I thought I would share my light bulb moment with the community and hope others (or future others) can potentially benefit from it.

The obvious benefit of Canvas for assignments is the “green” benefit of going paperless for papers, assignments, tests, and quizzes. A feature which has been used in some of our Psychology and Counseling courses are group assignments. It is great to have the ability to make groups, give them their assignment and then simply distribute the group grade to all students in the group from the one uploaded assignment. Another neat assignment feature that can be set up is the graded group discussion which allowed all the students to see each other’s uploaded presentations (the option to allow file attachments to a discussion has to be enabled) and gain access to the variety of subject material shared. The feature also allows for grades to be added that reflect both the discussion of the presentation as well as the presentation itself.

Our institution has a distributed campus model that follows the traditional semester structure for courses, while our Distance Education program utilizes the rolling registration model for courses. The DE program is easy because it is more of a “set it and forget it” system where the class just runs once it has been designed and it runs until we decide to replace it (3-5 years).   Here’s what I do to make sure our residential campuses and extension sites can use Canvas, as much or as little as they like, for their semesters.

 

Training:   I hold a Professor & Teaching Assistant training session in July.  I review the basics for those who are new, while highlighting new features for those who have been using Canvas for a while. I also have them enrolled in a “Professor-TA Training Course” I created that utilizes Canvas video guides so they can always reference that first before coming to me.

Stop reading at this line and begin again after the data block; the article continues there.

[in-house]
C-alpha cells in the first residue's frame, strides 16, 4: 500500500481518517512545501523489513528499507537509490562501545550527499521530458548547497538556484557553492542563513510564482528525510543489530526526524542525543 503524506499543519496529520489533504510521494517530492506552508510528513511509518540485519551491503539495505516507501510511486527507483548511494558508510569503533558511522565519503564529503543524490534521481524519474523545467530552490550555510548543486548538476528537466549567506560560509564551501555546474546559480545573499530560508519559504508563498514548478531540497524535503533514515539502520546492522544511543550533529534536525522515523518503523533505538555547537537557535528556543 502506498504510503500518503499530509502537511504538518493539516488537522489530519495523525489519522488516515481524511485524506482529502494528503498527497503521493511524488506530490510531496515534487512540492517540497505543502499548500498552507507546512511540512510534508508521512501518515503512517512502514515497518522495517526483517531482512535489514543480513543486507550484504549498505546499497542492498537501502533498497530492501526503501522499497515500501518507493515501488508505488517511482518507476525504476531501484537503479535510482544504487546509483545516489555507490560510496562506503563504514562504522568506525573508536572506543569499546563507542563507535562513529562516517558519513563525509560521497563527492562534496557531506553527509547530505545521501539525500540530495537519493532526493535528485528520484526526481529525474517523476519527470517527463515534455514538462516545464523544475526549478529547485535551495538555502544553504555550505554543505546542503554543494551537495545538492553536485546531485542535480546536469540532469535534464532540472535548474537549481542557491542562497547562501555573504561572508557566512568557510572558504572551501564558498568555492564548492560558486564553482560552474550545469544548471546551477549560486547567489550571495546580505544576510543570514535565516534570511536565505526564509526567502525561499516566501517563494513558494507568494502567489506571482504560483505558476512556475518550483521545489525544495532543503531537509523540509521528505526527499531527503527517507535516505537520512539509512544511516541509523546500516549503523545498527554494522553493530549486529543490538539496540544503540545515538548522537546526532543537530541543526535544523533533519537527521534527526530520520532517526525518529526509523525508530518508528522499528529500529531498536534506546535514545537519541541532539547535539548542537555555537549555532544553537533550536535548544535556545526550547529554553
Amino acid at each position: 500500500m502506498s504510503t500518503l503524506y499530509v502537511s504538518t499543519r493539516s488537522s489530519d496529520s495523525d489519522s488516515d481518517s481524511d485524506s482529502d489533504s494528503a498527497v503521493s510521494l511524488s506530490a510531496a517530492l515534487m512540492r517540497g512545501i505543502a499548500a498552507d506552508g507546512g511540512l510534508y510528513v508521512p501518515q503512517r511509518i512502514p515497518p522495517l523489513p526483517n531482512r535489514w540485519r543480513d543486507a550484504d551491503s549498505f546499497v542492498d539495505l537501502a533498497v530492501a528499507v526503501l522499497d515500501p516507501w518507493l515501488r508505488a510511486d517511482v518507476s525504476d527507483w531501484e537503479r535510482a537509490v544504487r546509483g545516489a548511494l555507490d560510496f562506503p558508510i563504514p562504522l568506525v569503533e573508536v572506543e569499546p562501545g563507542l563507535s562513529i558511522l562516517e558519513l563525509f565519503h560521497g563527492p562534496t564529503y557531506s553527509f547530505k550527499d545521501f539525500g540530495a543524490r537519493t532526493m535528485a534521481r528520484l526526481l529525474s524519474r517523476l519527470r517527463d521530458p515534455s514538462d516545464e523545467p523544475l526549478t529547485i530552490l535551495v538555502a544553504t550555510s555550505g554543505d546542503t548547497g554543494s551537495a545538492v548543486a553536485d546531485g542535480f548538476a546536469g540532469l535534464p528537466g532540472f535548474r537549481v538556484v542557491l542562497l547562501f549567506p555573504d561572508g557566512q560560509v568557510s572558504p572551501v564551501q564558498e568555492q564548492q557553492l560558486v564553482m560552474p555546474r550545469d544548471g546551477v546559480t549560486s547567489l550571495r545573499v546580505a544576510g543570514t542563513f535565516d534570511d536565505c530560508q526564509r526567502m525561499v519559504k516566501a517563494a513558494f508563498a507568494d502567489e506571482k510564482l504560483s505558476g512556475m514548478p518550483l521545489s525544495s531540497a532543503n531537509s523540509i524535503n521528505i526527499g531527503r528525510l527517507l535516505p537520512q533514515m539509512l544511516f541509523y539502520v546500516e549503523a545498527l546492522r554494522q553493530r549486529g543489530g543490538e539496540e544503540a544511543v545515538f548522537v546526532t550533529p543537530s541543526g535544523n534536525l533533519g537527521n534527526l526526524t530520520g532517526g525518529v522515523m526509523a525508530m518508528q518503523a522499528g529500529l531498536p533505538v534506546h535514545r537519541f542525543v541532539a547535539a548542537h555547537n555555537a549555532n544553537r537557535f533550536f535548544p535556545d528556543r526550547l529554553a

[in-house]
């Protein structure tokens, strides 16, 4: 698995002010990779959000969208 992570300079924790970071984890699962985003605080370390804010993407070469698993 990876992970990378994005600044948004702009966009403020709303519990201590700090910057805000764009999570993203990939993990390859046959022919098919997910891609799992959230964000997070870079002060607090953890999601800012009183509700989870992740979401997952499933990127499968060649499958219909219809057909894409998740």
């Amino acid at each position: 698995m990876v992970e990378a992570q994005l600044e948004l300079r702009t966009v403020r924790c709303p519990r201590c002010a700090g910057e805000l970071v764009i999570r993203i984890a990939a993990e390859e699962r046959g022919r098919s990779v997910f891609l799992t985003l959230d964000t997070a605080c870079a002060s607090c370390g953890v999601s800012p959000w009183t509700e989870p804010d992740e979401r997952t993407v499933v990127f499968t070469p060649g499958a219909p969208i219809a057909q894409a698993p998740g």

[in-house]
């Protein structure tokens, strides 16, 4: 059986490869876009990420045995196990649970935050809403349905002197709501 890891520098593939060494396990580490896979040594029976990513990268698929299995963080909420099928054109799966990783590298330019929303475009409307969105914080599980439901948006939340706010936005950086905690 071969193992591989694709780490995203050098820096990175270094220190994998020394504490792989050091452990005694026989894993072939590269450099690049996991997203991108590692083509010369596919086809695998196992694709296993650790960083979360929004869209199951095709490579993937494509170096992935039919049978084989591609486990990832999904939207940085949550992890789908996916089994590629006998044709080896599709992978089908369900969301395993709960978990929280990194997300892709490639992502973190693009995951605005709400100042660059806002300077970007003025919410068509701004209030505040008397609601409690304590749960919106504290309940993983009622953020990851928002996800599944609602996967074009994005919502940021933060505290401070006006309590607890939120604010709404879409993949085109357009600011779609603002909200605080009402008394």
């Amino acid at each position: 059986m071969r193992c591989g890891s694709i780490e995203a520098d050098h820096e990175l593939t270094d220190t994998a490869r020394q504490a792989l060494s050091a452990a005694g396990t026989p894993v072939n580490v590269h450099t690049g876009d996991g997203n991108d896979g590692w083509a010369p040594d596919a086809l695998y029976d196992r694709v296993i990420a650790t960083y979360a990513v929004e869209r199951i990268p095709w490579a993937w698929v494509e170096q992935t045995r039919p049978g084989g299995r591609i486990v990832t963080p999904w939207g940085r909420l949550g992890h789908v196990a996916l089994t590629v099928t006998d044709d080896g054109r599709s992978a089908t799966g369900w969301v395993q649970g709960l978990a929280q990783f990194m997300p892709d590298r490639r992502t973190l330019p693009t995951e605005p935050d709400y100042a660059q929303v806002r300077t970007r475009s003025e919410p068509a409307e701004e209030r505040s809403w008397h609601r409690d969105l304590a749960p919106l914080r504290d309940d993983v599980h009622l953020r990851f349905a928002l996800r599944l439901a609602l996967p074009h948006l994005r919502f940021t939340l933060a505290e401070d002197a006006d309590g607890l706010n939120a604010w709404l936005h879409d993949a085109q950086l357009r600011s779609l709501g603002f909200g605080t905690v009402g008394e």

Terms: I gather semester start/end dates from all 7 of our residential campuses and extension sites to set up the term in Canvas.  I give our professors 2 months advance access so they can be working on setting up the course ahead of time.

 

Technology: We have our residential course shells setup via an automated process. I just have to tell our head IT guy when to start incorporating an upcoming term into the automatic sync. Obviously, I do this around 2 months before the term so the course shells can be there for the professor to go in and start setting up.

 

Template: Using what I learned from this instcont15 presentation, Hammer of the Gods: Content Distribution for Non-Coders,  I use Postman to push a single residential course template to all of the courses at all of the campuses in a given term. This could be approximately 30 courses for the Winter and Summer terms and 150-200 courses for the Fall and Spring terms.

 

Support (alliteration failed me at this point):  I support our professors with their residential courses. This includes everything from cross-listing, if necessary, to helping them think through and set up their course as a hybrid to migrating course content from the last time the professor taught the course.